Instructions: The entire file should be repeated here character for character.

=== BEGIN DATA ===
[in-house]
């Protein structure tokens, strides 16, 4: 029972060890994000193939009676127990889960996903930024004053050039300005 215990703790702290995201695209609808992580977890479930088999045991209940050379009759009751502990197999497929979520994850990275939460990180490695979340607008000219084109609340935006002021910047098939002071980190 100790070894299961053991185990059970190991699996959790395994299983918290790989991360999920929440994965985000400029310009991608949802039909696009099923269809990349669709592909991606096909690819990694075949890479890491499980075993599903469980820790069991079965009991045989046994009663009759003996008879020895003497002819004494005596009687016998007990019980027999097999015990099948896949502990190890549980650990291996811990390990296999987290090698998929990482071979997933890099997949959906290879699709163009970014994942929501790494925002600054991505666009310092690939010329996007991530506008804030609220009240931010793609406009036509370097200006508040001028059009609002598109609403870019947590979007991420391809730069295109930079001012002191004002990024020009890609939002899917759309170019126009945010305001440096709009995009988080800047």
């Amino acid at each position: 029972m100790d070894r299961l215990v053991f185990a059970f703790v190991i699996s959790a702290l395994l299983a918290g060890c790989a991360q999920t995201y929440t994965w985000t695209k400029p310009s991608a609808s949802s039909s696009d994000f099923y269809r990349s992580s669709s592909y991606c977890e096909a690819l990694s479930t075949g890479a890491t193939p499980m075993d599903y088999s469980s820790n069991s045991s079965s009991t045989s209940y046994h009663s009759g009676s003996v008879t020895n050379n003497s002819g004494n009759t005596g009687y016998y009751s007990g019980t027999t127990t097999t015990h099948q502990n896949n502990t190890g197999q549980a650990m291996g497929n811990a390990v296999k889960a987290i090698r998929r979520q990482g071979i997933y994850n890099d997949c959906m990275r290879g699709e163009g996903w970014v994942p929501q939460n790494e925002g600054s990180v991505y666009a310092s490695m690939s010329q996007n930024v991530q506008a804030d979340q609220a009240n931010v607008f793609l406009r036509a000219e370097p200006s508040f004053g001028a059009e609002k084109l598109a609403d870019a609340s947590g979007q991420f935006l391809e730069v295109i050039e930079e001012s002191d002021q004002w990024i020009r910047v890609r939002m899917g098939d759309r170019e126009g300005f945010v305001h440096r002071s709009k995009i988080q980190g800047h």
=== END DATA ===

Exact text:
[in-house]
């Protein structure tokens, strides 16, 4: 029972060890994000193939009676127990889960996903930024004053050039300005 215990703790702290995201695209609808992580977890479930088999045991209940050379009759009751502990197999497929979520994850990275939460990180490695979340607008000219084109609340935006002021910047098939002071980190 100790070894299961053991185990059970190991699996959790395994299983918290790989991360999920929440994965985000400029310009991608949802039909696009099923269809990349669709592909991606096909690819990694075949890479890491499980075993599903469980820790069991079965009991045989046994009663009759003996008879020895003497002819004494005596009687016998007990019980027999097999015990099948896949502990190890549980650990291996811990390990296999987290090698998929990482071979997933890099997949959906290879699709163009970014994942929501790494925002600054991505666009310092690939010329996007991530506008804030609220009240931010793609406009036509370097200006508040001028059009609002598109609403870019947590979007991420391809730069295109930079001012002191004002990024020009890609939002899917759309170019126009945010305001440096709009995009988080800047």
């Amino acid at each position: 029972m100790d070894r299961l215990v053991f185990a059970f703790v190991i699996s959790a702290l395994l299983a918290g060890c790989a991360q999920t995201y929440t994965w985000t695209k400029p310009s991608a609808s949802s039909s696009d994000f099923y269809r990349s992580s669709s592909y991606c977890e096909a690819l990694s479930t075949g890479a890491t193939p499980m075993d599903y088999s469980s820790n069991s045991s079965s009991t045989s209940y046994h009663s009759g009676s003996v008879t020895n050379n003497s002819g004494n009759t005596g009687y016998y009751s007990g019980t027999t127990t097999t015990h099948q502990n896949n502990t190890g197999q549980a650990m291996g497929n811990a390990v296999k889960a987290i090698r998929r979520q990482g071979i997933y994850n890099d997949c959906m990275r290879g699709e163009g996903w970014v994942p929501q939460n790494e925002g600054s990180v991505y666009a310092s490695m690939s010329q996007n930024v991530q506008a804030d979340q609220a009240n931010v607008f793609l406009r036509a000219e370097p200006s508040f004053g001028a059009e609002k084109l598109a609403d870019a609340s947590g979007q991420f935006l391809e730069v295109i050039e930079e001012s002191d002021q004002w990024i020009r910047v890609r939002m899917g098939d759309r170019e126009g300005f945010v305001h440096r002071s709009k995009i988080q980190g800047h």